November 27, 2014

100 Years Ago In West Plains Missouri

In the last two days I have thoroughly enjoyed the book “West Plains Missouri…As I Knew It” by Robert Neathery and told to Marideth Sisco (1994).  It was the first time I had ever really gotten a “feel” for the town in which so many of my families lived and originated.

Robert mostly describes his own life growing up in West Plains and his own family, but he did mention a few of my family members, one of which was Pauline Smith Pond.  As it turns out, she also wrote a book entitled “Teacher, You’re Almost a Lady”.  Pauline, along with my other cousins were some of the earliest of my family to join the Ozark Springs DAR Society in West Plains.

Robert Neathery was in the telephone and radio business (and several other endeavors) and he tells some interesting stories of bringing electricity to the city, life before the air conditioner and refrigeration, and power outages.  As time went by and new conveniences were introduced, it didn’t matter if you needed help in Brandsville or West Plains, Robert knew how everything worked and even how to fix it!

If you are at all interested in West Plains, Missouri history you might find Robert Neathery’s book very interesting.  He describes the West Plains dance hall explosion and what caused it; local characters like his uncle who would rather do yard work for the government than put in an actual day’s work at the radio station even though he was a partner; or why the peach trees down by Brandsville eventually failed.

 

West Plains as I knew it / by Bob Neathery ; as told to Marideth Sisco

Surnames of my families that lived in Howell County: MORRISON, YATES, PENTECOST, SMITH, BREEDLOVE, WRIGHT, KELSEY, DAWSON, and HOLMES.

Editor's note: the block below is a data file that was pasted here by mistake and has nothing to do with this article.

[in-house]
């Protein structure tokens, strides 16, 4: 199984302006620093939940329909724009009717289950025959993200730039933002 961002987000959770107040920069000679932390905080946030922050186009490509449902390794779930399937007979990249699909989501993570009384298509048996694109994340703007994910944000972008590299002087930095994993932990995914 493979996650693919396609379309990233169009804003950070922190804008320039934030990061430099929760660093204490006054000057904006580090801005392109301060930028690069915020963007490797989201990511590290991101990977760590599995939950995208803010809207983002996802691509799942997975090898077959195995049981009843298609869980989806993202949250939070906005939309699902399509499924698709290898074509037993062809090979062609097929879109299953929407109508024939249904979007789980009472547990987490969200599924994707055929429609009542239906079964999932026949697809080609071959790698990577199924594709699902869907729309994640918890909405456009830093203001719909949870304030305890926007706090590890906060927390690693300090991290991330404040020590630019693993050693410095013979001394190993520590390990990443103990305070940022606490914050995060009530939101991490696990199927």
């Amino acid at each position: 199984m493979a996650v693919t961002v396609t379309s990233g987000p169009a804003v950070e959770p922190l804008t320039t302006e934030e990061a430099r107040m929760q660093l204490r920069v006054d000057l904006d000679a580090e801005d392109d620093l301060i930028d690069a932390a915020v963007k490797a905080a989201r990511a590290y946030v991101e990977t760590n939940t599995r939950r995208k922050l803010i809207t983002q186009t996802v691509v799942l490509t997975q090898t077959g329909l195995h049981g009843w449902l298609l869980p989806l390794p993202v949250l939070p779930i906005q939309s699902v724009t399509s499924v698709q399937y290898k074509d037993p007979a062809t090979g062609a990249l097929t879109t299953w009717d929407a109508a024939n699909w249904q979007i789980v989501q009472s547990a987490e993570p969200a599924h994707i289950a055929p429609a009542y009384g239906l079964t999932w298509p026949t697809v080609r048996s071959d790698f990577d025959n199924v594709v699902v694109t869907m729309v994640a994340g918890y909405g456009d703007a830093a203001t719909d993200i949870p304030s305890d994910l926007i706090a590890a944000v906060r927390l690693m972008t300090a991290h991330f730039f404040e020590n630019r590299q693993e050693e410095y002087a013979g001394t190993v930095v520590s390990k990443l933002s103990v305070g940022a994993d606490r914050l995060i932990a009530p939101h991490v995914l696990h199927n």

Weekly Genealogy Blogging Prompt #1

cerilda-myra-jim-yates

cerilda-myra-jim-yates

L-R: Cerilda, Myra and Jim Yates

This is the only photo I have of my Great Grandmother Cerilda Yates and to me, it’s priceless. After having seven children Cerilda died an unneccesary death from “child bed fever”. What that amounts to is unclean conditions when she was giving birth. We do have a group picture of her surviving siblings taken some decades later, and most of the women look very much alike. Don’t you just love the dress Cerilda is wearing?

The photo is special to me too because it’s the only photo we have of Jim Yates’ younger sister Myra. Myra died from tuberculosis in 1888 when she was twenty-two years old.  Jim and Myra had both migrated from Roane County, Tennessee to Howell County, Missouri with their step-uncle Gideon Morrison.  Another sister, Lydia, was left behind in Tennessee because she was “too young”. I am not sure what that means, but, in any case she stayed in Roane County and married Clement Clark.

myra-yates

Another mystery is that if you look at the enlarged version of this photo and compare it to the tintype above it looks like both women are wearing the same pin at their neckline.  Since Myra Yates was born in 1866, and it is possible this tintype was taken sometime in that era, the woman in the tintype is certainly not Myra. It is possible that the picture is Mary M. Kelsey Yates, her mother.

As a side note, when I was looking through the Missouri digital archives for death records for our Yates family I found two for a Deborah E. Yates who died 22 September 1888.  That’s the same date Myra died, so I think that her real name was given. My family is ‘famous’ for going by nicknames and middle names, darn it all. The name Deborah is significant because that was also the name of Myra’s grandmother. Deborah Holmes b. sometime around 1825 was married (1) to Miles Yates, and (2) to William Deatherage Morrison. William D. Morrison was the father of Gideon P. Morrison with whom Jim and Myra had migrated with to Howell County, MO.

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I am participating in Weekly Genealogy Blogging Prompt at Genea-bloggers on Facebook. Won’t you join us?!

Week #1: Upload your favorite picture and talk about it on your blog. Answer the who/what/when/where/why of the subject matter and explain why it is your favorite.

From “Jump Start Your Genealogy Blog. 52 ideas. 52 weeks” by Amy Coffin at We Tree (http://wetree.blogspot.com)

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